But we were talking afterwards and he goes you got to get on Twitter. I thought just what most people think when you think of Twitter, celebrities talking about what they’re wearing, who’s eating what for dinner at what restaurant and just thought it was a huge waste of time to be honest. Nick set me straight, got to get on there! There’s a ton of physical educators and links and resources. Alright, got it on and ever since then I’ve hit the ground running.
[00:05:54] Jarrod Robinson: Yeah man, I think you’re probably one of the most active people in the space, constantly pushing out content, constantly being part of the conversation. I think you’re really powerful in that sometimes say what other people are thinking but don’t say. I think that would be one of your strengths as well.
[00:06:13] Justin Schleider: Yeah the old foot in mouth trick. Yes, absolutely.
[00:06:17] Jarrod Robinson: But yeah, I think you definitely are pushing out some really good stuff. I mean every week you push out a blog post. Do you want to tell us about that?
[00:06:26] Justin Schleider: Sure, so the blog is slowchatpe.wordpress.com and we always hear about blogging, growing up writing was alright. But I saw that there was a need for a phys ed Twitter gathering. Joey, at the time I came in, Joey Feith had kind of stopped with his chats. There wasn’t much phys ed action that was organized. I had, when I started Twitter and go on outside of phys ed and looked at different education things, there was a slow chat called Slow Chat Ed and these were probably those most brilliant educators I had come across up to that time. I mean it was one question a day Monday thru Friday and they were talking about things and going in depth with ways I’d never heard talked about before. So I was intrigued, got to know some of the people, still talk to a couple of them, Ross LeBrun was one of them.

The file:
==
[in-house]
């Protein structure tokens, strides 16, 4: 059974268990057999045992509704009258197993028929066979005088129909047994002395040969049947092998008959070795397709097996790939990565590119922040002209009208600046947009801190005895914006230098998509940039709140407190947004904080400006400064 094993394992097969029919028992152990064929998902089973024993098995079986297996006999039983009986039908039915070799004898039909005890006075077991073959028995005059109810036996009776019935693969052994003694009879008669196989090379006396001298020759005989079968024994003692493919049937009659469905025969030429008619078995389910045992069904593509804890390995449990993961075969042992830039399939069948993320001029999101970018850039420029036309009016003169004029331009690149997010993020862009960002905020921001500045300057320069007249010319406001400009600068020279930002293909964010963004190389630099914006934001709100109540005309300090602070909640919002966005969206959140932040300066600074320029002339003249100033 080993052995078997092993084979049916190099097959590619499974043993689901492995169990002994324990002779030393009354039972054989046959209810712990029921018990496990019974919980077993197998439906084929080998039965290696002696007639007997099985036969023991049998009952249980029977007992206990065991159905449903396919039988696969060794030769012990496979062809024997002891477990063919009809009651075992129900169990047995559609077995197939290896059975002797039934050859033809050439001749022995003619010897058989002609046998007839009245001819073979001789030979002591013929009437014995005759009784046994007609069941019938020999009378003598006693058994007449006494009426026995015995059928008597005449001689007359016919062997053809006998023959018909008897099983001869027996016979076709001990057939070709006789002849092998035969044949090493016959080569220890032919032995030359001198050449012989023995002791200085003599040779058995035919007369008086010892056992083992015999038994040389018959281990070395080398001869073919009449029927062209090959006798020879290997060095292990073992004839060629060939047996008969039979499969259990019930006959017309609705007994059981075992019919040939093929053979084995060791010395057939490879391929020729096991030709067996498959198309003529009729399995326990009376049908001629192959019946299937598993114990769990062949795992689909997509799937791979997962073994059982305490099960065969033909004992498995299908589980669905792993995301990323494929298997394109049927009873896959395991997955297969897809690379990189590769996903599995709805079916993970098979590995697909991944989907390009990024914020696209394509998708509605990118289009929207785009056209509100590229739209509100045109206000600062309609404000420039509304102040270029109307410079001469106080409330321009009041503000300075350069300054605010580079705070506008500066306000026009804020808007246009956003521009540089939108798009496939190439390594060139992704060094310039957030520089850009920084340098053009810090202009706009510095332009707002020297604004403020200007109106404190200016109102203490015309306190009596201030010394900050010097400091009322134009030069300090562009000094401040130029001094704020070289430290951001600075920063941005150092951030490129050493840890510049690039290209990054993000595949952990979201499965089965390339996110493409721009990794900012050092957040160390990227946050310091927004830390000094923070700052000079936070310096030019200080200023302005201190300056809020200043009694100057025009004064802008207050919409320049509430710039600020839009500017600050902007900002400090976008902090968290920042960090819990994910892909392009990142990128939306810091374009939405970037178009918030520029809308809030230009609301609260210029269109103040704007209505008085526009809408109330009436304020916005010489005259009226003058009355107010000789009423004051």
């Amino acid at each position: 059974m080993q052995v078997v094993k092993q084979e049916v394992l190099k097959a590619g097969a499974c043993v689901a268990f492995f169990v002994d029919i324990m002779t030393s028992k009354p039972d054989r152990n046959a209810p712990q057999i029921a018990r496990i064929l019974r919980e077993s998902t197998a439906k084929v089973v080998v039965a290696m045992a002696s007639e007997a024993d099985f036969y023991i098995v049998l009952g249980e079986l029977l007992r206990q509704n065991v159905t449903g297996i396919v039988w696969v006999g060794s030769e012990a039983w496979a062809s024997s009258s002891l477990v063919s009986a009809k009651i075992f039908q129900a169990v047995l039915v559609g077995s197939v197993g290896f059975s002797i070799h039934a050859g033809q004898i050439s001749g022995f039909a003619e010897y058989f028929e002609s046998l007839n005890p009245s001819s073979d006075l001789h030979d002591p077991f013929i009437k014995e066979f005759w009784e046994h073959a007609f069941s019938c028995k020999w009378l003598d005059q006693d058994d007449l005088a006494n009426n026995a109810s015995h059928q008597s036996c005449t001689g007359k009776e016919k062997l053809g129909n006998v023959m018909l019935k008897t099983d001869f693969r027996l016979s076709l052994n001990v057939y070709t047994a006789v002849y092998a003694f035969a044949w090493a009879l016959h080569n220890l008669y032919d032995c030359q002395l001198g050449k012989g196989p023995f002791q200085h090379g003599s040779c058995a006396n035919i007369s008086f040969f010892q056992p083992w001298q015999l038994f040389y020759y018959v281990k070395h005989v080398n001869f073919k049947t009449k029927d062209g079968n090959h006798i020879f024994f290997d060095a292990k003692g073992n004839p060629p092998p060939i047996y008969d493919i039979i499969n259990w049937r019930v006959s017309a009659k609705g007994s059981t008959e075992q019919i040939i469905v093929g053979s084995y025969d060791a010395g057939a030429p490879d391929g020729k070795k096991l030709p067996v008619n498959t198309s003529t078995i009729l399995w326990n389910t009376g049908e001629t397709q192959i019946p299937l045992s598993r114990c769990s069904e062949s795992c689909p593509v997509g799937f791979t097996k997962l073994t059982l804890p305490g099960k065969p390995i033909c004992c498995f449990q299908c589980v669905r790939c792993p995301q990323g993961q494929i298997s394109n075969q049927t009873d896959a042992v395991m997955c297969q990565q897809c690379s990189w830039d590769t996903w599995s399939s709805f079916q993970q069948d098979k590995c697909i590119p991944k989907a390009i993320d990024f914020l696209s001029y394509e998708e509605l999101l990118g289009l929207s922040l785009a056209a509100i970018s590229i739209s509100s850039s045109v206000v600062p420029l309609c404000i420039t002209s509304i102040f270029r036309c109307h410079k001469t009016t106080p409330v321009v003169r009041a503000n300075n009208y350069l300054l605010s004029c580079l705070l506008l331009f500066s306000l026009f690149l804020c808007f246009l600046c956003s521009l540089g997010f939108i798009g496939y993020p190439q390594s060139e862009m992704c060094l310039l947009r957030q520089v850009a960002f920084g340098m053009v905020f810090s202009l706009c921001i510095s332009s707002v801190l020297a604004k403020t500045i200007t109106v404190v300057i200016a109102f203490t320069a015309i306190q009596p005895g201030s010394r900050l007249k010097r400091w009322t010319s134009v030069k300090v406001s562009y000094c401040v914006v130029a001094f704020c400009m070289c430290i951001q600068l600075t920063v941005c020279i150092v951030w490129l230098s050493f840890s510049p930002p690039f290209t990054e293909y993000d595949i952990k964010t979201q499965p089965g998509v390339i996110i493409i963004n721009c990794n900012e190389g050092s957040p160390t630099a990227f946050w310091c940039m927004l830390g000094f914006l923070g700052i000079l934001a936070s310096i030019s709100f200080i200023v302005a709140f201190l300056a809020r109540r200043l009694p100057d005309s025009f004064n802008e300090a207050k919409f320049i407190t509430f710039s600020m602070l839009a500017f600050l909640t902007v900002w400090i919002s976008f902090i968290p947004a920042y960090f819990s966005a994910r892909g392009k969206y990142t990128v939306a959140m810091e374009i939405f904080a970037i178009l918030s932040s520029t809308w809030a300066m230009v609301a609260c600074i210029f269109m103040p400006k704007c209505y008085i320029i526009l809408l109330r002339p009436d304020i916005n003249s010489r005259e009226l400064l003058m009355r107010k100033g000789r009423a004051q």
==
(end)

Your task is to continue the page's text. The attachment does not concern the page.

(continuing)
Then I got the idea of well hey if they Slow Chat Ed, I could do Slow Chat Phys Ed, that way I’m not tied to an hour a week, you don’t have to schedule anything. Obviously everyone has different lives from either time zones or busy with different family constraints. So question a day, you show up whenever you want, you answer the question if you want, if you don’t want to answer the question that’s fine, it’s just super relaxed. So it seems to work.